SCO and Pak-India tension By News desk

Fareha Iqtidar Khan
AS per the charter of Shanghai Cooperation Organization, the members of the organization ought not to have an on-going armed clash and should pursue the stabilization of unstable bordering areas, in order to maintain harmony. On the contrary, Islamabad and New Delhi have an on-going armed clash, compounded by mounting damages on both sides of the boundary in the contested area of Kashmir. Therefore, it remains to be seen the manner in which the approaching summit of the regional organization might turn out in terms of the continuing clash between the neighbours.
Islamabad and New Delhi have been blaming each other for backing terrorist activities. SCO could facilitate the resolution of the conflict instead of internationalization of the clash inside the platform. However, the new Secretary General of the organization has made it clear that the two states need to address their conflict bilaterally as the charter inhibits the full member states from bringing their bilateral clashes to the forum.
Following a suicide attack on Indian paramilitary police fleet in the Pulwama district of Indian-administered Kashmir on 14 February, skirmishes between the two countries escalated. Pakistan was censured by India for harbouring the militant outfit that claimed responsibility of the attack. Pakistan however denied the allegations. Swift intensification of clashes amid New Delhi and Islamabad subsequent to the attacks has been a reason of alarm in the region in particular and the world in general.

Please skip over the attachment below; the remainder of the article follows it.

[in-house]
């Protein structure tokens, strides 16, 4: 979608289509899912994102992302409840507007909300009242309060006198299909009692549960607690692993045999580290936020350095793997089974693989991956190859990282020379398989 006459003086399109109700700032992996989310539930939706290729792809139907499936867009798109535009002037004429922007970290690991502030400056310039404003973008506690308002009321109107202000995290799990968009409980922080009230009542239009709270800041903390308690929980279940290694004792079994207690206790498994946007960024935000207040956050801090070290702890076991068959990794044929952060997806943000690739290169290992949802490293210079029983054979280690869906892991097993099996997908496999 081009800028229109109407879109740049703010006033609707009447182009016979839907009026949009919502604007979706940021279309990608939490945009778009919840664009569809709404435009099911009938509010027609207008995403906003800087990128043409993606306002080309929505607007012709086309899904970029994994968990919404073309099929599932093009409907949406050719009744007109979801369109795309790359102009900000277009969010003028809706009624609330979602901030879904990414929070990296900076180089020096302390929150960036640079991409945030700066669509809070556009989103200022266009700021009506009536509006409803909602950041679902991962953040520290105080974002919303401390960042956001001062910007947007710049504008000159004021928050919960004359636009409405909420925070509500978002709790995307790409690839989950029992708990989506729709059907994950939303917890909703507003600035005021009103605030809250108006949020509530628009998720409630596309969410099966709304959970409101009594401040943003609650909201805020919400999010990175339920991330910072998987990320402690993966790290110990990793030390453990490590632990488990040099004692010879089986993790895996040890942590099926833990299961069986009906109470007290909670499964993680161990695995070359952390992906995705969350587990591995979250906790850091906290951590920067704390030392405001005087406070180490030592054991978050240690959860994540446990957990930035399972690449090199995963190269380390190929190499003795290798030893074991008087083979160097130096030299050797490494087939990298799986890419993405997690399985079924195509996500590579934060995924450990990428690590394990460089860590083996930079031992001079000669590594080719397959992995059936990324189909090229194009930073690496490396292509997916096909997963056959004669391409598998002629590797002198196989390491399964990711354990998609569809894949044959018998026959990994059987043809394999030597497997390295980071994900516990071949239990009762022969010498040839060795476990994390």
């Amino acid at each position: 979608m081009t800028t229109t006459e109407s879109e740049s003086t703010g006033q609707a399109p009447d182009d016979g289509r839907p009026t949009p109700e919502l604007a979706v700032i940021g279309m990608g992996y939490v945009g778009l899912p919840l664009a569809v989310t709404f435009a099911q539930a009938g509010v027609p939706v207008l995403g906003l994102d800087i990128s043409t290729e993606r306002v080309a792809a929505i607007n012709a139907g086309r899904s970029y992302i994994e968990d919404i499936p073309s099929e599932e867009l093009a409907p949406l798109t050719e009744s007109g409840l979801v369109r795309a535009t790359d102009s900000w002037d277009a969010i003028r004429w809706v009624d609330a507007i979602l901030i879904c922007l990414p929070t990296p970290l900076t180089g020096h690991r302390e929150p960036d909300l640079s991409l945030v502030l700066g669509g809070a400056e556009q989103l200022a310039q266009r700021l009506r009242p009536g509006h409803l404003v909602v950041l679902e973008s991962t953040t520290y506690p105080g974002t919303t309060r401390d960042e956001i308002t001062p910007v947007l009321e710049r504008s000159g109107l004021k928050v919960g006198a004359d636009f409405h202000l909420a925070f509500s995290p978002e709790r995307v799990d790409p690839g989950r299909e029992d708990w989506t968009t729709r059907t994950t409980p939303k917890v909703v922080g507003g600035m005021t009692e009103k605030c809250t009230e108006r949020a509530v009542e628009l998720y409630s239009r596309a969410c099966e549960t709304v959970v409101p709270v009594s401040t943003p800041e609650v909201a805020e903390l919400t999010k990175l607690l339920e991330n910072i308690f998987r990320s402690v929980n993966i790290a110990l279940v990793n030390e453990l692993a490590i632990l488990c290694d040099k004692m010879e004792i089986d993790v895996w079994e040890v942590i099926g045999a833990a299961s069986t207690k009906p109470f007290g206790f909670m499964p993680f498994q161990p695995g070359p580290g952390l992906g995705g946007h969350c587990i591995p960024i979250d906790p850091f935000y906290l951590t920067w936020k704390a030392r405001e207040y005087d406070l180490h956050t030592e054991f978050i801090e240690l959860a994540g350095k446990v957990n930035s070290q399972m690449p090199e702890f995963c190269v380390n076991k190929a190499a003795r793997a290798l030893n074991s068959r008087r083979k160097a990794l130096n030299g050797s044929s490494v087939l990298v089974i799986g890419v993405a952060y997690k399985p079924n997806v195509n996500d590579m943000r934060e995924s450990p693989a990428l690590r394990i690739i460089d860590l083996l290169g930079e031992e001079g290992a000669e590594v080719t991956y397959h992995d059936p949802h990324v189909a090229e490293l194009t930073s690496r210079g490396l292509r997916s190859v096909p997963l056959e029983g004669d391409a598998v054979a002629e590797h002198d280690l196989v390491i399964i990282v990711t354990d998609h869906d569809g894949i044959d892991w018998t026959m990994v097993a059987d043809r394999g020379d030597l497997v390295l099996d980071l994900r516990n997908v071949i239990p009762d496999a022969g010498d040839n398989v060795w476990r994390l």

New Delhi, adamant on retaliatory attack, allegedly undertook air strikes at Balakot in Pakistan on 26th of the same month. Islamabad responded by sending its aircraft for striking Indian army installations across the border. The people in the two states have also been calling for ceasefire and carried out rallies to show their dislike toward further escalation. Conversely, the states have rather aggressive stances toward each other ranging from violation of the Line of Control to Indian obvious disapproval of CPEC. Such a scenario presents limited scope for collaboration between Islamabad and New Delhi.
Islamabad has been on the look-out for outside intercession in the matter for quite some time. SCO provides the prospect for the two neighbours to work together and deliberate over matters pertaining to security. The allying powers of the two rivals are also a part of the organization.
New Delhi finds its ally in the form of Moscow while Islamabad has long been a partner of Beijing. Besides, the security dynamics between the regional powers of Beijing and New Delhi have also remained rather tense. The organization will allow the three to come together on a forum to deliberate over other security matters of the region. Continued escalation by New Delhi and Islamabad, both atomic powers, might give way to a greater conflict that may have extensive repercussions within the region of SCO. Thus, the organization needs to engage both the antagonistic states to get them to abstain from any more punitive actions.
The members need to maintain a certain degree of openness and mutual affability in order to allow the organization to play its role in handling matters pertaining to internal and regional security. Although Moscow and Beijing presented the option of utilizing the Anti-Terrorist Structure of the organization for neutralizing the strained ties between Islamabad and New Delhi, yet the manner of achieving the objective continues to be obscure. In the given backdrop, the summit in June will be a harbinger of SCO’s importance for the times to come. The organization has to come up with a concrete plan to tackle the situation instead of making unclear suggestions in order to gain credence in the global society.
— The writer is Visiting Lecturer, Pak Studies, Faculty of Management Sciences, IIU, Islamabad.

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